Mining machines produce a lot of heat, which can be harmful to the hardware. For this reason using cooling systems to reduce the temperature is crucial in any mining operation. There are two methods to cool ASICs, by using airflow or by submersing the machines in dielectric coolant. A couple of weeks ago I wrote an article about immersion-cooled mining. This time I looked into air-cooling and airflow management.
This article contains the following topics:
- What is Air-Cooled Mining?
- Cooling is Crucial
- Horizontal vs. Vertical Airflow
- Air vs Immersion
- Home Mining Set-Ups
- Must See Videos
What is Air-Cooled Mining
Most machines have high-velocity fans build-in which forces air across the internal components. An airflow is needed to provide enough cool air and get rid of the heat produced by the ASICs.
In colder and moderate climates, the ambient air is used to cool the mining equipment. In cooler circumstances, creating an airflow is sufficient to lower the temperature of the rigs. In warmer climates refrigeration components like chillers, split coolers and air handlers are often applied to increase the effectiveness of air cooling. Some miners even use air conditioners to cool the ambient temperature but this is not a common practice as the power consumption of AC’s impact the profitability of the mining operation.
Cooling is Crucial
Horizontal vs. Vertical Airflow
With a horizontal airflow set-up, the racks or shelves are positioned parallel to the shortest wall or width wall. The bigger space is positioned behind the shelves, providing cool air. The smaller space is at the output side of the miners and usually close to the exhaust fans of the building to move the hot air outside. This is also knowns as a two-aisle cooling system, separating the input area (cool aisle) and output area (hot aisle).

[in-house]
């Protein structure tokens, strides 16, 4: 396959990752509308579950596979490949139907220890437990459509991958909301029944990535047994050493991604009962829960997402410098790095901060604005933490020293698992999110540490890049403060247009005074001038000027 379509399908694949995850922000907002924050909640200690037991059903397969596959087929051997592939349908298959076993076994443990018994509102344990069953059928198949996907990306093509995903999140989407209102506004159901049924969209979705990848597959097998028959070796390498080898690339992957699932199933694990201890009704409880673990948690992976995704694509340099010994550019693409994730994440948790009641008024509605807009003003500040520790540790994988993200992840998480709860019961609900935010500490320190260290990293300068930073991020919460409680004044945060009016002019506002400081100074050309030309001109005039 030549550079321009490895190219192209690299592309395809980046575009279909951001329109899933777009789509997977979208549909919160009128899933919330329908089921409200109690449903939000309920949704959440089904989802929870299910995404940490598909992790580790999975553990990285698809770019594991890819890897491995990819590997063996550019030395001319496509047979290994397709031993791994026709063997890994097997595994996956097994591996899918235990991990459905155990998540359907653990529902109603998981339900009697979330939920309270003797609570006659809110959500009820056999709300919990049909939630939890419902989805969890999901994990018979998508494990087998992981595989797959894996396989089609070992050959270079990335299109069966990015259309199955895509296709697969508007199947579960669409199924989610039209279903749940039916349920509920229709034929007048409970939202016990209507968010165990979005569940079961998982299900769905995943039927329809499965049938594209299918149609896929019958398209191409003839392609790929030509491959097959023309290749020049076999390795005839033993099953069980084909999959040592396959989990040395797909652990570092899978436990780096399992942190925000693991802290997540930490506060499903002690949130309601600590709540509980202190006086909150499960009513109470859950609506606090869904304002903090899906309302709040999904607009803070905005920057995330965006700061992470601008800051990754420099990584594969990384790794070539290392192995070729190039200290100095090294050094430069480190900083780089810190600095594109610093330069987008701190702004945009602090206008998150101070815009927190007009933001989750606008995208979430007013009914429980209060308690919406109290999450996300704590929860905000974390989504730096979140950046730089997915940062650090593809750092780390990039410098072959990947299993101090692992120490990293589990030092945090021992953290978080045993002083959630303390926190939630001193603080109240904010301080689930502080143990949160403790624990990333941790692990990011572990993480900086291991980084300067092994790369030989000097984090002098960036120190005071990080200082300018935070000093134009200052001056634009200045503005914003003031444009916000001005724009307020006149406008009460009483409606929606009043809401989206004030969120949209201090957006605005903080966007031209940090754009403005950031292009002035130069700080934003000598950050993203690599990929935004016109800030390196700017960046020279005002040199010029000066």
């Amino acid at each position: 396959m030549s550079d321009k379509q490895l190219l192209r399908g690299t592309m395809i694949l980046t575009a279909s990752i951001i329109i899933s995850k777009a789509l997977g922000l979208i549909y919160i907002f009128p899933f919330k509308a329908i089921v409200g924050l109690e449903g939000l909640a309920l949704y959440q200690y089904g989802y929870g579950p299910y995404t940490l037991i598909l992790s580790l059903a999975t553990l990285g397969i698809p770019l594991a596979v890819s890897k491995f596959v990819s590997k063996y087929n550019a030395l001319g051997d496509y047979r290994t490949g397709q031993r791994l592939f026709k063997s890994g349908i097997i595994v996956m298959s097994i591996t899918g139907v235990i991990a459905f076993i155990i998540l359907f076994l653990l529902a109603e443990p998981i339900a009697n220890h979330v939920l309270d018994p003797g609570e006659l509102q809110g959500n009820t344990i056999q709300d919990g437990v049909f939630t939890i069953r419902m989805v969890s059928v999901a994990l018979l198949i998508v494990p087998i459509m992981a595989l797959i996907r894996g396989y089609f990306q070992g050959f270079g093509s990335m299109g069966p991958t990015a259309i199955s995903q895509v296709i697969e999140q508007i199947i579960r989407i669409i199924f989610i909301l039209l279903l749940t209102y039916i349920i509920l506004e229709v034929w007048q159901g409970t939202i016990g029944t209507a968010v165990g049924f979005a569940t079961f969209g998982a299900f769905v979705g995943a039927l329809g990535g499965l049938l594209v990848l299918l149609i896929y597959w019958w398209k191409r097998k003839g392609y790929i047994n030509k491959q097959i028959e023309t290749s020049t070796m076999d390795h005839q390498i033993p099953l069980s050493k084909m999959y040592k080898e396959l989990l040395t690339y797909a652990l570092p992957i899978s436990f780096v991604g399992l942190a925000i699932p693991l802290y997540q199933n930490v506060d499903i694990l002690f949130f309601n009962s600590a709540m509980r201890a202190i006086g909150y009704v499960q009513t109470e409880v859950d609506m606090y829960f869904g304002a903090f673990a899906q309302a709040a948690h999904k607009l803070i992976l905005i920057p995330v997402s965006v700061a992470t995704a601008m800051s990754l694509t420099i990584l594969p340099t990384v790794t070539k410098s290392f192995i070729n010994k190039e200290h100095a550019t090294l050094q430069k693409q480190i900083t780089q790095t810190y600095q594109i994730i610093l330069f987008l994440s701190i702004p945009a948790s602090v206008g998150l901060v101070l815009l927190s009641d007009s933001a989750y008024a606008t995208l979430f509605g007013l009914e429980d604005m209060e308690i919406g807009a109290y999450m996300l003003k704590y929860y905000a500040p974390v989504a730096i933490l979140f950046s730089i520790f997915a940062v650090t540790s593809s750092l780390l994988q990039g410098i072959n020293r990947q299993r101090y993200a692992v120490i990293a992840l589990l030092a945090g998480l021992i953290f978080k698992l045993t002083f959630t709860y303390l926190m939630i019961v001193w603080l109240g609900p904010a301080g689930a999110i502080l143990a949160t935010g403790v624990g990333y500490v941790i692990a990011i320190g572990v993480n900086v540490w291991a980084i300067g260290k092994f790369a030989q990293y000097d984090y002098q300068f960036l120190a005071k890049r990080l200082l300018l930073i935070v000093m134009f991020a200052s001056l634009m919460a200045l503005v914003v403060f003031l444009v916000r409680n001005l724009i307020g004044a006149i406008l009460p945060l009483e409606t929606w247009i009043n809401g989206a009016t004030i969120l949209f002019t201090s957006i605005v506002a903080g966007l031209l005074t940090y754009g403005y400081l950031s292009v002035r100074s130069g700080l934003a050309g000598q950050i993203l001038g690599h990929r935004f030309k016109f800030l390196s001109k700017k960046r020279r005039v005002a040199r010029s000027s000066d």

The shelves are best positioned in a bottom-to-top set-up. If the wall of miners becomes too high and you cannot stack them until the roof, the top needs to be closed off in other to prevent hot air being spilled back to the cool area.
The wall at the output side of the miners is covered with several big industrial exhaust fans. At the intake side no fans are needed, as the suction created by the mining machines and exhaust fans will be sufficient to get cool air into the mine. Putting fans at intake to blow fresh air in, might even disturb the airflow and create hotspots.
It is recommended to use intake louvers to inhibit the entrance of rain and sand. Many operations also have air filters at intake to keep out smaller particles like dust, pollen, insects etc.. In order to bring down the temperature at intake you can also apply evaporative cooling pads or water curtains. These pads consist of evaporative curved papers which are watered from the top. When the air gets sucked through the paper pads, the water evaporates and cools down the temperature inside the mine.
In order to optimize the use of space some miners apply a set-up with two walls of machines, blowing the heat into a hot aisle in the centre. This means there are two intake sides or cold aisles. This set-up probably allows you to have more miners per m2. However, the airflow is not linear which can create hotspots and causes a higher temperature at the far-end of the hot aisle (further away from the exhaust fans).